Is the Florida Land Trust the Right Plan for Canadians?

The Florida Land Trust is sometimes recommended for Americans to hold title of their personal use U.S. real property. It is relatively inexpensive to set up, it is an effective way of avoiding probate on the assets inside the trust and it may also avoid incapacity issues if properly set up. We have been seeing the Florida Land Trust as a recommendation for Canadians owning U.S. real property. Although the benefits previously listed apply to Canadians as well, there are some major pitfalls to Canadians owning their U.S. real estate in Florida Land Trusts.

What is a Florida Land Trust?

A Florida Land Trust is a revocable grantor trust that is specifically created to hold Florida real property. It was adapted from the Illinois Land Trust, which has been used for over a hundred years, and whose main purpose is to keep the property owner’s identity hidden. Land trusts are unique from both revocable and irrevocable trusts under common law, as they vest both legal and equitable title to the real property in the hands of the trustee. Additionally, the trustee is given only administrative duties to perform, with any other duties being dictated by the beneficiaries.

Creditor Protection

The Florida Land Trust keeps ownership interests of Florida real estate or other personal property confidential and private because the Florida Land Trust keeps your name off the public record. Although this may help keep creditors away, the actual language in the document does not prevent creditors from reaching into the trust and grabbing the property in the event that they have been made aware of the identities of the beneficiaries. In addition, since the trust offers no option for future estate planning for beneficiaries, any potential barriers that exist between the property and the creditors evaporate upon the passing of the beneficiaries or once the property has been distributed.

Double Taxation

Canadians owning real property in the U.S. may be subject to pay taxes to the Internal Revenue Service (IRS) in three situations: income tax if the property generates revenue, capital gains tax if the property is sold and U.S. estate tax upon death if he/she passes away owning the property personally.

Canadians are taxed on their worldwide income no matter where it’s generated. Therefore, income tax and capital gain tax generated in the U.S. are subject to taxation by both the Canadian Revenue Agency (CRA) and the IRS alike. This is called double taxation. The Canada-U.S. Tax Treaty, however, allows taxpayers to avoid double taxation, as they can claim a credit (“Foreign Tax Credits”) for foreign income or capital gain tax paid in the U.S. toward the Canadian tax owed on the same income.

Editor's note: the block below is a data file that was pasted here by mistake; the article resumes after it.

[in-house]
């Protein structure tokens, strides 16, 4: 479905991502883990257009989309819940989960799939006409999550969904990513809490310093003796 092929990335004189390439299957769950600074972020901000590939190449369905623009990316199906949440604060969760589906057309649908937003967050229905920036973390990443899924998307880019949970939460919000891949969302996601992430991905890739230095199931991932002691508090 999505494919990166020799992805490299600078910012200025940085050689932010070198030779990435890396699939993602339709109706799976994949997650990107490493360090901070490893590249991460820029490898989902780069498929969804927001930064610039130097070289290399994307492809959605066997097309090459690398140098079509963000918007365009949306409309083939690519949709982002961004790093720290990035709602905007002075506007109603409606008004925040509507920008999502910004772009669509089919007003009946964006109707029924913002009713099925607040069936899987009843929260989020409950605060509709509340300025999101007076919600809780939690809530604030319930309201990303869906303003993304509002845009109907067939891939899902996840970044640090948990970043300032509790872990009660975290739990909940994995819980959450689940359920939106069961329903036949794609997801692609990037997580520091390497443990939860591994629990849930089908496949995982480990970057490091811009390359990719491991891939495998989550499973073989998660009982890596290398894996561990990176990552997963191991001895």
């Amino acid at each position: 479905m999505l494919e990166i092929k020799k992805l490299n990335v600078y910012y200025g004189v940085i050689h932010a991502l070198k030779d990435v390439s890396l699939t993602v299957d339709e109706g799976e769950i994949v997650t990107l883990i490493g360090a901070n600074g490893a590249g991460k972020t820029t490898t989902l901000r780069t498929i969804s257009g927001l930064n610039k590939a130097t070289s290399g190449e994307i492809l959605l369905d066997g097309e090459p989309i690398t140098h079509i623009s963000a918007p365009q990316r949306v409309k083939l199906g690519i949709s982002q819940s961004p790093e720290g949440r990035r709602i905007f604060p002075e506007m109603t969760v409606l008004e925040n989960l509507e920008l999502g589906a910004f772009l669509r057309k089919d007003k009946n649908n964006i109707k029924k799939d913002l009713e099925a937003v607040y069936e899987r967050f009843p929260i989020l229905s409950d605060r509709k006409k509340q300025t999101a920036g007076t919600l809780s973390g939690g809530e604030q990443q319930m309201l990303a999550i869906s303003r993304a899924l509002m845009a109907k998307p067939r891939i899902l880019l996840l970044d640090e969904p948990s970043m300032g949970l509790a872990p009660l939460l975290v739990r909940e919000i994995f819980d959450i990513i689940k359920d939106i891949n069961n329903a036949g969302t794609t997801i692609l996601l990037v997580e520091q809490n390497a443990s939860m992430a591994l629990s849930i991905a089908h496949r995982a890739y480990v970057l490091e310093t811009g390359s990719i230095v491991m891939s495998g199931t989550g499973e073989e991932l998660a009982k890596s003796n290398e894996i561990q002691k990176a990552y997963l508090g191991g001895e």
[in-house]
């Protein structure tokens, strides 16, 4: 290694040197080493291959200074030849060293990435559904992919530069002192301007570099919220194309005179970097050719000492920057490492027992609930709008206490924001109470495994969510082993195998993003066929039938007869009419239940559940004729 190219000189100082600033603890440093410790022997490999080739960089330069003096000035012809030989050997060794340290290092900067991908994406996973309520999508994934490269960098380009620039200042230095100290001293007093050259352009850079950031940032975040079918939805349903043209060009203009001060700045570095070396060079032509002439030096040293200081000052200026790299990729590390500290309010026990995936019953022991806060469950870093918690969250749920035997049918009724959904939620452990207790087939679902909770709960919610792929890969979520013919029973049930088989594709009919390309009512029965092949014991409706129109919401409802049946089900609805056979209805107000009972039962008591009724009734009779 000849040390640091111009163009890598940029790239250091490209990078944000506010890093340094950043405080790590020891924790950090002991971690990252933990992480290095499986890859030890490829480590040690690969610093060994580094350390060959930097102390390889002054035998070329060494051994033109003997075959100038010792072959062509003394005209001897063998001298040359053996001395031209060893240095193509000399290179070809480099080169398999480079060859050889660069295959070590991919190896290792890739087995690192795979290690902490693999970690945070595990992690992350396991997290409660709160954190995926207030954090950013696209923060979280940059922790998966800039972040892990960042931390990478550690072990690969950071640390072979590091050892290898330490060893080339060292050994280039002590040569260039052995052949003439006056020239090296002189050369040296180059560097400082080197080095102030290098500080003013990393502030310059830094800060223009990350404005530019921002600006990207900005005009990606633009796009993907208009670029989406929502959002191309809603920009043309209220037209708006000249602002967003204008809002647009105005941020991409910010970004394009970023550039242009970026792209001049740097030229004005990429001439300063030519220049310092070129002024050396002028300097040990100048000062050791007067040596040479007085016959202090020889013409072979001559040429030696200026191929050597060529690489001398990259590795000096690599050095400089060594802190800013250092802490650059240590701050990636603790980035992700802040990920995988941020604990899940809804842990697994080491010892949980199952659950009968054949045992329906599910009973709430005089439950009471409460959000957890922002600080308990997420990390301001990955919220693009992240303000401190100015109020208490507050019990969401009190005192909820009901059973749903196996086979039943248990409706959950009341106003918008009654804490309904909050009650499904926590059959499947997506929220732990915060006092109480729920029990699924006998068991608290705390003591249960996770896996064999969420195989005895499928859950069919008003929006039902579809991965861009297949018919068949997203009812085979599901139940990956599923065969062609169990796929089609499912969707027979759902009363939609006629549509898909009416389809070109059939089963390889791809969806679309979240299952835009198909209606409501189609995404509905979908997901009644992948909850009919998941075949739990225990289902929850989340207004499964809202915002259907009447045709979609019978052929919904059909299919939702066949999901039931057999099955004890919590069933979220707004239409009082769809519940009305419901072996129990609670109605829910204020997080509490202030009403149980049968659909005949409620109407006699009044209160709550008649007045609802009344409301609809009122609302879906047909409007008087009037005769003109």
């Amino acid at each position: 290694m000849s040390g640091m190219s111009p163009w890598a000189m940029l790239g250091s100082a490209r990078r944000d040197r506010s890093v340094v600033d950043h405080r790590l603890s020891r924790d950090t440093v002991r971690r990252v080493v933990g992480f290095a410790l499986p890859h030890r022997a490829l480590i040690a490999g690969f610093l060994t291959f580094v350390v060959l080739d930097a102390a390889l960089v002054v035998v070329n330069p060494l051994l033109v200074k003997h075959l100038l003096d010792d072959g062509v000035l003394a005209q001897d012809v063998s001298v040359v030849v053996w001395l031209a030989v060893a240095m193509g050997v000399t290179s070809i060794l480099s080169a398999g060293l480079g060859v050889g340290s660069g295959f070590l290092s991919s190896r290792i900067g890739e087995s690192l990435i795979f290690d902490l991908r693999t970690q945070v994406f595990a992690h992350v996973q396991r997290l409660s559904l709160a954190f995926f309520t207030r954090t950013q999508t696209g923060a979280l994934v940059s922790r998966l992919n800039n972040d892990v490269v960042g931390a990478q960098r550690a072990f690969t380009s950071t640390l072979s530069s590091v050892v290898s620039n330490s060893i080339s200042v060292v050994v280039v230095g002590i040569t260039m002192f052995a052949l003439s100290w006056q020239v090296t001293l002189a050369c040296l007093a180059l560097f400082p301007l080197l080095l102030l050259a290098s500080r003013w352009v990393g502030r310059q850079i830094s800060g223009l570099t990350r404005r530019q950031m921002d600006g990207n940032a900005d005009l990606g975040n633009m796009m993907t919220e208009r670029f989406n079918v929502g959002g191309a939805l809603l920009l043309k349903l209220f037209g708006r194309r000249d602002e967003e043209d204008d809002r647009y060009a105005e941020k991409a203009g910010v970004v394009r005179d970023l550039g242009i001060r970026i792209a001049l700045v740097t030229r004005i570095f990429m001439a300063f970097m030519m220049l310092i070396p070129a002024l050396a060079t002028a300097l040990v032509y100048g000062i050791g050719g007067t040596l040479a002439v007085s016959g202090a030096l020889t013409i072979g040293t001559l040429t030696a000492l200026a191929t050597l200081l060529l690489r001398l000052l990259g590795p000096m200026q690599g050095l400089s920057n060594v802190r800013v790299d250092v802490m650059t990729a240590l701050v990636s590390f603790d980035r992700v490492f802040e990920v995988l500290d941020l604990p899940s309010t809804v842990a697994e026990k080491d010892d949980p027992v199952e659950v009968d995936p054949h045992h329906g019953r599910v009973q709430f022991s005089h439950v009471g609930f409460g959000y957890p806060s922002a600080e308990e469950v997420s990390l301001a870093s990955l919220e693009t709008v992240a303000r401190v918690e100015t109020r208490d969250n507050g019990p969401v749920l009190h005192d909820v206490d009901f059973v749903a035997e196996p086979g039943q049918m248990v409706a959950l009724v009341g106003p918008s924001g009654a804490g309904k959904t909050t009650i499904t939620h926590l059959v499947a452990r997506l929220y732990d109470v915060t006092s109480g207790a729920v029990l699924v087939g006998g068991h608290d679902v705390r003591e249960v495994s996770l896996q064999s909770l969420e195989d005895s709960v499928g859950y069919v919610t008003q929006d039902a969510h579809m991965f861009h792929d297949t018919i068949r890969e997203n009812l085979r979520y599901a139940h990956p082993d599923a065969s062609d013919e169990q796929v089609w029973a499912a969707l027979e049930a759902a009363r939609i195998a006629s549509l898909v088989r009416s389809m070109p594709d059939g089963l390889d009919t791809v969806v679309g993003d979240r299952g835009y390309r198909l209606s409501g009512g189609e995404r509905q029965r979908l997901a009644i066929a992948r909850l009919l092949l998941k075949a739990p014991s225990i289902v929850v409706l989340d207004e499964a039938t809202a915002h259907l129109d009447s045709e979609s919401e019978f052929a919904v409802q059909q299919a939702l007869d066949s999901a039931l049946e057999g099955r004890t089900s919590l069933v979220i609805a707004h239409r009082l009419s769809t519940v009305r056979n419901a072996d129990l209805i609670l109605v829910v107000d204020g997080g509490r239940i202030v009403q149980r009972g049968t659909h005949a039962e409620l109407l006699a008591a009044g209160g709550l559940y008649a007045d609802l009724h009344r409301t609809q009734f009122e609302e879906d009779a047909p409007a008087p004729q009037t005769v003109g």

Taxation of the Florida Land Trust

Income/Capital Gains Tax

In the U.S. a Florida Land Trust is a flow-through entity. This means that the IRS will tax the beneficiary of the trust (the owner) on any income or capital gains generated by the property in the trust. In Canada, the Florida Land Trust is taxed as a separate entity at the highest tax rate. Because the taxpayers are not the same on each side of the border, Foreign Tax Credits cannot be claimed, and thus the Canadian owner is being taxed twice on the same income.

U.S. Estate Tax vs. 21-Year Rule

In addition to double taxation on any income or capital gains earned, a loss of Foreign Tax Credits will also result out of any U.S. Estate Tax owed upon death. Typically, if any U.S. Estate tax is payable upon the passing of a Canadian owning U.S. real estate, a Foreign Tax Credit is applicable upon the Federal portion of said owner’s Canadian capital gain tax owed at death (“deemed disposition at death”).

In Canada, because the Florida Land Trust is treated as a separate taxpayer, the owner’s death will not trigger a deemed disposition, and therefore no tax will be owed in Canada even if the property has increased in value. Although this seems like good news (no tax payable is always good news) we must keep in mind that a Canadian trust is deemed to have disposed of its assets every 21 years. So, every 21 years, the Florida Land Trust will have to pay capital gains tax to the CRA if the property has increased in value. Again, this tax payable will not generate a Foreign Tax Credit since there will not be a disposition of assets from the same taxpayer.

Although the Florida Land Trust may be the appropriate structure for some Americans, we Canadians must be careful, as it may create more problems than it solves. Canada has some of the highest tax rates in the world, so why pay more? It is important to consult an Altro Levy LLP professional before entering into a structure that may increase your tax liability above what you already owe.

The information contained herein is for informational purposes only, and is not legal advice or a substitute for legal counsel. It is not intended to be attorney advertising or solicitation. If you have a legal question, please consult with a licensed attorney.